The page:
LR: A lot of the time your work is thematized, either in curated group shows or when it’s written about in art journals. It can be pigeonholed. If there was a myth to be dispelled about your practice, or something you feel has been too focused on, what would it be?
WM: I think people get lazy. They read what has already been written and base their writing on other people. And it spirals. I follow certain trains of thought. And I can say: “That came from that article, which came from that article…” Even when I go to a museum and see a show I think I should try to be open and fresh about it. But I think there are some things that haven’t been focused on enough, or brought up with my work. Until recently people were still confusing me for American. So I think one of the things I have always wanted is to be understood in the realm of contemporary African art.
LR: So you feel very strongly rooted to your African heritage?
WM: I really do. I lived there until I was twenty, my formative years. It’s hard to ever get rid of those influences and that training. And the beauty of being born there, you can’t undo it. I think some things that I place in the work have so much to do with Kenya. America is not as interested in contemporary Africa as I would like it to be.
LR: Would you say the same for the rest of the world, or America specifically?
WM: I think Europe has an interesting, problematic and long relationship with Africa. The geographical proximity, the colonial history. There are a lot of Africans living in Europe. I have found that there are more Europeans willing to go there, who are more confident about saying things without looking over their shoulder and worrying: “Am I being stereotypical?" Sometimes I do think that people extrapolate feminism a lot. I am a big feminist, but I am not coming from the Western understanding of feminism. It’s not an American feminism. The protests I follow by African women are very different from the protests that happen in the US or Europe.
LR: Let’s talk about this idea of multiple feminisms.
WM: I was in a show in 2007 at the Brooklyn Museum called “Global Feminisms.” It had so many problems that were interesting because they were inherent in the idea of feminism being plural. There were all these women from all over the world, but the discussion between the feminisms was really difficult to have. I mean, people’s feminism, or rather, people’s interest in women’s empowerment, comes from totally different places. It’s not about art anymore. It’s about life and politics.
LR: Interesting that the concept of feminism is a Western construct — it doesn’t actually exist in most of the world.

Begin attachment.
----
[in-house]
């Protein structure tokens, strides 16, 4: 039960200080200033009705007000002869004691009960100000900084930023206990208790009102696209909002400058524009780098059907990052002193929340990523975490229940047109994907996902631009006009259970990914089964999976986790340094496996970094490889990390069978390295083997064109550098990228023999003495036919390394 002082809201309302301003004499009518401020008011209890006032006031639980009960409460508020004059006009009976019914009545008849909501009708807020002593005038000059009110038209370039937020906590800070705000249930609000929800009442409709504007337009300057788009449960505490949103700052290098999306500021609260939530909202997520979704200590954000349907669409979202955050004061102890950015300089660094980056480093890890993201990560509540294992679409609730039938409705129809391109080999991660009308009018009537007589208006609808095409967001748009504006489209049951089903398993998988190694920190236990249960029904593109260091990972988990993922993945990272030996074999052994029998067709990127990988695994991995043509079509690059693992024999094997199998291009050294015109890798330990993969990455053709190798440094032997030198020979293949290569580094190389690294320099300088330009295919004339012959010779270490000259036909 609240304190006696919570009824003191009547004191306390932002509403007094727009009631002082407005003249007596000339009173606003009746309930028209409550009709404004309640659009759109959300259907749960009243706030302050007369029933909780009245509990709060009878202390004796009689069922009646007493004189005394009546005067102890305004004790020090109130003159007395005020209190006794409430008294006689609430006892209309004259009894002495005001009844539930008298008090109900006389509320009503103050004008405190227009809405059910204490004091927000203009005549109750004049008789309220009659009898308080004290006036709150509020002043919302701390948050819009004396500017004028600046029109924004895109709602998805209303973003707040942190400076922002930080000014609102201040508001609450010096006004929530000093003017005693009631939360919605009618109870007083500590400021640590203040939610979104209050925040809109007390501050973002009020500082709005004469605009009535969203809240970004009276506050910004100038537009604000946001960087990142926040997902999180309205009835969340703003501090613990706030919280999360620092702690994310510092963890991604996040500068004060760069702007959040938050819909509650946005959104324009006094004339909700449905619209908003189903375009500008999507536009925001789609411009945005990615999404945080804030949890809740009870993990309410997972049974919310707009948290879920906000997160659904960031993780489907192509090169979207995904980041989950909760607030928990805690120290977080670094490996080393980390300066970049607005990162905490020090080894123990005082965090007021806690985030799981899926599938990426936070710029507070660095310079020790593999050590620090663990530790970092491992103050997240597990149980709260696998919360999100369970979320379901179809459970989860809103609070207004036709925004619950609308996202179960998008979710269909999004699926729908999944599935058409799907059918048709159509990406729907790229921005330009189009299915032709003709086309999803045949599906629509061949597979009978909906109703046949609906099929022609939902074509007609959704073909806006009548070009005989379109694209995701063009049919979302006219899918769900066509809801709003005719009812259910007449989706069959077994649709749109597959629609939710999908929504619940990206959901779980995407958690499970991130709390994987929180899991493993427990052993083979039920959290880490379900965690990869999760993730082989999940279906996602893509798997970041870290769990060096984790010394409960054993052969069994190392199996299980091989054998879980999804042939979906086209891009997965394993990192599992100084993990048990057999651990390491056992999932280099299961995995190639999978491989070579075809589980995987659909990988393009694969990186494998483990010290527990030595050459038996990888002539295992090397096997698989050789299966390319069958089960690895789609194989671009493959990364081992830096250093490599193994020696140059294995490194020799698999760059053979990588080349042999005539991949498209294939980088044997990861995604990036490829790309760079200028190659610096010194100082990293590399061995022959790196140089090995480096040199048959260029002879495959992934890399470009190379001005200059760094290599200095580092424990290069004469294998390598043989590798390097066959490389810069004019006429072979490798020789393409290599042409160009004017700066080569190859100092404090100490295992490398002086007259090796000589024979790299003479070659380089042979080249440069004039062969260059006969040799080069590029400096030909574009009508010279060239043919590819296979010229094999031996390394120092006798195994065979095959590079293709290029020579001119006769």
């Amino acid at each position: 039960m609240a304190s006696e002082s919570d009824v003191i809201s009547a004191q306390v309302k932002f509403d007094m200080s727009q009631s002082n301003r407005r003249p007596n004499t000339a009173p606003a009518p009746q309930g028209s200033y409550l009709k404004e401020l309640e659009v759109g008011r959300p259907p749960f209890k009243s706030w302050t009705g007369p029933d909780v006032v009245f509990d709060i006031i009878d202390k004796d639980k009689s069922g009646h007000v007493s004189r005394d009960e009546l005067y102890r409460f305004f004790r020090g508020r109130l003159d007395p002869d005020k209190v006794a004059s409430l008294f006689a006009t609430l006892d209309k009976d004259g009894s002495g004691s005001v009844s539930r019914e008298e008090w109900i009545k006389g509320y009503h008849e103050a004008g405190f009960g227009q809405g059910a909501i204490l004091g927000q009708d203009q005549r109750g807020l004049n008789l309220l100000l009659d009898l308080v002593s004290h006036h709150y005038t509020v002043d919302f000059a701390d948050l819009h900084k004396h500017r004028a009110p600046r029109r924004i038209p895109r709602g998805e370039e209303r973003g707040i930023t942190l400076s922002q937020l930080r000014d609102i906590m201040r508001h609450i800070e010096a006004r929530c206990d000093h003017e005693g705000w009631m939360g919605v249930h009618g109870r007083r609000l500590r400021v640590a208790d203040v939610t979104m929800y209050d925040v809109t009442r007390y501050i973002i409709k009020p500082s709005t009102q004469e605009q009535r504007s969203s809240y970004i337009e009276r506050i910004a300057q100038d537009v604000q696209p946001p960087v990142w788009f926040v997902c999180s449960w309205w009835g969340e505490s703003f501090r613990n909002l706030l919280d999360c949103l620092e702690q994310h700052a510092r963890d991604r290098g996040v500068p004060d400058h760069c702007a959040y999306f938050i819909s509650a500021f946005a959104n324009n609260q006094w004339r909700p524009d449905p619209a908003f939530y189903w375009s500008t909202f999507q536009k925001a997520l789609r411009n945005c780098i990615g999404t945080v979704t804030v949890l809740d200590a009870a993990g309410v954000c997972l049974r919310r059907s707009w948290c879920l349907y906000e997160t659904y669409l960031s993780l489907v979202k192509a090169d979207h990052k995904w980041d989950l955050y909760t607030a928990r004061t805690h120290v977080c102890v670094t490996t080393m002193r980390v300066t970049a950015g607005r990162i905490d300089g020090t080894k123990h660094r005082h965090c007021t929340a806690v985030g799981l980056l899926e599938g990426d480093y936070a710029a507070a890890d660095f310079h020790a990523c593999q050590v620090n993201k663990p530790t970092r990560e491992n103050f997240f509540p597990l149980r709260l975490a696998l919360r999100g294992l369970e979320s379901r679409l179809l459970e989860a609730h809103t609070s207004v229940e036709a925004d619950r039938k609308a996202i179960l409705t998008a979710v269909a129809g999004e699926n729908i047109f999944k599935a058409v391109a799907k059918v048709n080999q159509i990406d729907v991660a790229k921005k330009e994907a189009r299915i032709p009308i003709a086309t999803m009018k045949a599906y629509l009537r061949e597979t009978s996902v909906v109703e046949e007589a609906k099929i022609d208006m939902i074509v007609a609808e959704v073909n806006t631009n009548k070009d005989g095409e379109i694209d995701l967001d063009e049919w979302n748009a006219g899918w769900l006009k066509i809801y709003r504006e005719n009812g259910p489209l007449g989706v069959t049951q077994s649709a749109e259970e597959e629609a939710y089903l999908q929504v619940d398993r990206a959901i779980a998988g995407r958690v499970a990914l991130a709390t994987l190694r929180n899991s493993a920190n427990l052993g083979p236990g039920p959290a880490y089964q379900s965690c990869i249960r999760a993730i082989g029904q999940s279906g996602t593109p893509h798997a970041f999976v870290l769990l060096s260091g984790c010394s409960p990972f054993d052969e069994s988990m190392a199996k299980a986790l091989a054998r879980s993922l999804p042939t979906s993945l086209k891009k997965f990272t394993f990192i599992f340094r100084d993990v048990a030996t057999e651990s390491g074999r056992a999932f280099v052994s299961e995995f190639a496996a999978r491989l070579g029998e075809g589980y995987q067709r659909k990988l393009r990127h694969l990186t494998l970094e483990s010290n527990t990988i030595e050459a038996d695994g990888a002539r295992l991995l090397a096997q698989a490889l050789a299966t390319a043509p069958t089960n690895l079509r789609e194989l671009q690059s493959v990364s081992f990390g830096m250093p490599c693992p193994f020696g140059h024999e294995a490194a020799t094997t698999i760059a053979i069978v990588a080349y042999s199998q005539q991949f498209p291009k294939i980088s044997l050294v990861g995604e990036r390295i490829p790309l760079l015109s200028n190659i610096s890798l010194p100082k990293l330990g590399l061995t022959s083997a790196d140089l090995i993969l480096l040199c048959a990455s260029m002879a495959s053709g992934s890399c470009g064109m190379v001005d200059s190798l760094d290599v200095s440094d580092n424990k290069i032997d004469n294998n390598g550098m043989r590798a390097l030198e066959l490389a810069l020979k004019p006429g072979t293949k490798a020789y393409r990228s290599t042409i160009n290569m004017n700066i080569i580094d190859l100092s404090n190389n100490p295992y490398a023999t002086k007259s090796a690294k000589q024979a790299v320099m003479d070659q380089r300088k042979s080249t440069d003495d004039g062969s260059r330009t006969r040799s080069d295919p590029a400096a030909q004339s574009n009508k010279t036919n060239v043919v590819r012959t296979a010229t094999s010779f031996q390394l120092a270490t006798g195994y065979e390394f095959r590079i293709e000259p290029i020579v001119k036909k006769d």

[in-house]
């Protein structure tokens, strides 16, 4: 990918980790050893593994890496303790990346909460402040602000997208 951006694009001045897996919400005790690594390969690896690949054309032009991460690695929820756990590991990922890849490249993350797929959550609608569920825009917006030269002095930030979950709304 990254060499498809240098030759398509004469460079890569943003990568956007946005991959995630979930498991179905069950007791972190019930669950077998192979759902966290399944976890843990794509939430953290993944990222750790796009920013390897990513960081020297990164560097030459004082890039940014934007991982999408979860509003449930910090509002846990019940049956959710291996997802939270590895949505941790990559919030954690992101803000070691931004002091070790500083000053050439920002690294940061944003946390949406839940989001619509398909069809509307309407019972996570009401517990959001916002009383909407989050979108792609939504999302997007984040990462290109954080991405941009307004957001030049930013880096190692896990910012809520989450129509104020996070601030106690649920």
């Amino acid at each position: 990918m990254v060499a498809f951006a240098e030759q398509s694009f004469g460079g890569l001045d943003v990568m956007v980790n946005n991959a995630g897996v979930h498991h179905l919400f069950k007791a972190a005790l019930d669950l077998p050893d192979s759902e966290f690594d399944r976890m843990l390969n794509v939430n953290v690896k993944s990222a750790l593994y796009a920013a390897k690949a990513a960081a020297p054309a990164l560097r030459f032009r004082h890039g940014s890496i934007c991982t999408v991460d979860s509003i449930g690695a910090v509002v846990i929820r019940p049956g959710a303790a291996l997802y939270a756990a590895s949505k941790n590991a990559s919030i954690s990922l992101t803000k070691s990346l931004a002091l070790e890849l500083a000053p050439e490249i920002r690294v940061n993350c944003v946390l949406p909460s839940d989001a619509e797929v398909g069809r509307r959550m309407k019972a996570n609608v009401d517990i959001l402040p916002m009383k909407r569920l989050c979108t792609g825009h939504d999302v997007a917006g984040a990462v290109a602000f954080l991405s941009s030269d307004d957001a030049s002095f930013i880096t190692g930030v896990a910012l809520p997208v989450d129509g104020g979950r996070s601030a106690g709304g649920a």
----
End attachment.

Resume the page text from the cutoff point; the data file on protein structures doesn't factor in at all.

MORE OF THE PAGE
WM: Yes, yet there is a long history in these countries of the strength of the female, and the female body, that is undeniably a feminist space. These are some of the areas I’d like more focus on.
LR: Your largest retrospective to date is currently on at the MCA. Let’s talk about some of the works.
WM: The curator, Rachel Kent, knew of all these works, and I was astounded that she wanted to transport so many big installations to Australia. All my works are like babies, they’re my children; it’s hard to pick out favourites. Although some have been problem children! Exhuming Gluttony: Another Requiem (2006) was a very expensive and very elaborate installation with a lot of dense issues, but ultimately I wanted to create a feast, a communing of people and minds and viewers. Something has gone wrong, there is a tragedy or unfolding of evil. It is a confluence of issues to do with war, with consumption and waste, wealth, America. Exhuming Gluttony: Another Requiem (2006) took a lot longer, it was much more complicated in terms of how many people assisted me to make it. Then there’s of course my little Intertwined (2008) piece where I combine two bodies from a fashion magazine in this erotic sexy pose. When I made the decision to put the hunting dog heads on them it was such a milestone. A moment when I decided to make African women like animals. I wanted to pay homage to mythology and the use of animals as a way of understanding human behaviour, but also how women are depicted like animals. All these things are intertwined into the one piece. There are two energies — one is much stronger and the other is coyer. It was magnificent how it just worked. Mud Fountain (2010) is a video work where I am actually posed as a woman in a cell. Actually I’ve been thinking how I use Catholicism and the Catholic Church as a major form of inspiration.